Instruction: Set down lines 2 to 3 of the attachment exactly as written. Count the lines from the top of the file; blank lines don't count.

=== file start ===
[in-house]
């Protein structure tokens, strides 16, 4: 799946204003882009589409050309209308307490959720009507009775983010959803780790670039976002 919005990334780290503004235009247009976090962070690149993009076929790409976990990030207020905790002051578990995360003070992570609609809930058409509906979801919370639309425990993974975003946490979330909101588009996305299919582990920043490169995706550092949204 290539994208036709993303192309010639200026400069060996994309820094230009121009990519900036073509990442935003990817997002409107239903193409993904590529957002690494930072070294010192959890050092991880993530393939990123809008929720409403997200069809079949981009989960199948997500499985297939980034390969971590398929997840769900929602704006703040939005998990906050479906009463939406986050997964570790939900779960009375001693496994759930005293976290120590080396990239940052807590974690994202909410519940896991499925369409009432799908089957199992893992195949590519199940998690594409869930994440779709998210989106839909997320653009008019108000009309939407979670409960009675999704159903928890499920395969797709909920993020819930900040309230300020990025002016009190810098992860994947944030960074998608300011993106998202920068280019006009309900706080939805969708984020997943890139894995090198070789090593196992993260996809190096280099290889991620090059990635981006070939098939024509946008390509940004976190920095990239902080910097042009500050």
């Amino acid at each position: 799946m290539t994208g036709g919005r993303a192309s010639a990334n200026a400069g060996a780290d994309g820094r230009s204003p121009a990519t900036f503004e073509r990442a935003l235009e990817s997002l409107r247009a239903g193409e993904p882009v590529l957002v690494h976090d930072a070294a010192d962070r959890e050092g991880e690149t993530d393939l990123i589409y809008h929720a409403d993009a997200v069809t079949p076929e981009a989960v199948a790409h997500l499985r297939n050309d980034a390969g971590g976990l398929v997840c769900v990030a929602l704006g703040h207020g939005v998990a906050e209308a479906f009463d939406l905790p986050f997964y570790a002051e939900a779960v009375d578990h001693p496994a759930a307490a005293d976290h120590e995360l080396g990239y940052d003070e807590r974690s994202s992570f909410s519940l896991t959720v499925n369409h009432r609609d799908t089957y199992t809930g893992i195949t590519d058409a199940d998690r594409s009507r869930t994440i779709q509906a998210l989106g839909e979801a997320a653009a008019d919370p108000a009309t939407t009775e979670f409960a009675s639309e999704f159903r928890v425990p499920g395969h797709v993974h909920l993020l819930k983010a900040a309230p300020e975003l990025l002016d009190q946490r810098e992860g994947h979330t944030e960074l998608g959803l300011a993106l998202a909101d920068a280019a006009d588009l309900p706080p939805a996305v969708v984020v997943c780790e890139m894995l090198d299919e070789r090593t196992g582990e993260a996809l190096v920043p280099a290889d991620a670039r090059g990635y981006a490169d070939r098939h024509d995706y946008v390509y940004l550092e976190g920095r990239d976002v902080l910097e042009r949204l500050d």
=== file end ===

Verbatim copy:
């Protein structure tokens, strides 16, 4: 799946204003882009589409050309209308307490959720009507009775983010959803780790670039976002 919005990334780290503004235009247009976090962070690149993009076929790409976990990030207020905790002051578990995360003070992570609609809930058409509906979801919370639309425990993974975003946490979330909101588009996305299919582990920043490169995706550092949204 290539994208036709993303192309010639200026400069060996994309820094230009121009990519900036073509990442935003990817997002409107239903193409993904590529957002690494930072070294010192959890050092991880993530393939990123809008929720409403997200069809079949981009989960199948997500499985297939980034390969971590398929997840769900929602704006703040939005998990906050479906009463939406986050997964570790939900779960009375001693496994759930005293976290120590080396990239940052807590974690994202909410519940896991499925369409009432799908089957199992893992195949590519199940998690594409869930994440779709998210989106839909997320653009008019108000009309939407979670409960009675999704159903928890499920395969797709909920993020819930900040309230300020990025002016009190810098992860994947944030960074998608300011993106998202920068280019006009309900706080939805969708984020997943890139894995090198070789090593196992993260996809190096280099290889991620090059990635981006070939098939024509946008390509940004976190920095990239902080910097042009500050």
């Amino acid at each position: 799946m290539t994208g036709g919005r993303a192309s010639a990334n200026a400069g060996a780290d994309g820094r230009s204003p121009a990519t900036f503004e073509r990442a935003l235009e990817s997002l409107r247009a239903g193409e993904p882009v590529l957002v690494h976090d930072a070294a010192d962070r959890e050092g991880e690149t993530d393939l990123i589409y809008h929720a409403d993009a997200v069809t079949p076929e981009a989960v199948a790409h997500l499985r297939n050309d980034a390969g971590g976990l398929v997840c769900v990030a929602l704006g703040h207020g939005v998990a906050e209308a479906f009463d939406l905790p986050f997964y570790a002051e939900a779960v009375d578990h001693p496994a759930a307490a005293d976290h120590e995360l080396g990239y940052d003070e807590r974690s994202s992570f909410s519940l896991t959720v499925n369409h009432r609609d799908t089957y199992t809930g893992i195949t590519d058409a199940d998690r594409s009507r869930t994440i779709q509906a998210l989106g839909e979801a997320a653009a008019d919370p108000a009309t939407t009775e979670f409960a009675s639309e999704f159903r928890v425990p499920g395969h797709v993974h909920l993020l819930k983010a900040a309230p300020e975003l990025l002016d009190q946490r810098e992860g994947h979330t944030e960074l998608g959803l300011a993106l998202a909101d920068a280019a006009d588009l309900p706080p939805a996305v969708v984020v997943c780790e890139m894995l090198d299919e070789r090593t196992g582990e993260a996809l190096v920043p280099a290889d991620a670039r090059g990635y981006a490169d070939r098939h024509d995706y946008v390509y940004l550092e976190g920095r990239d976002v902080l910097e042009r949204l500050d």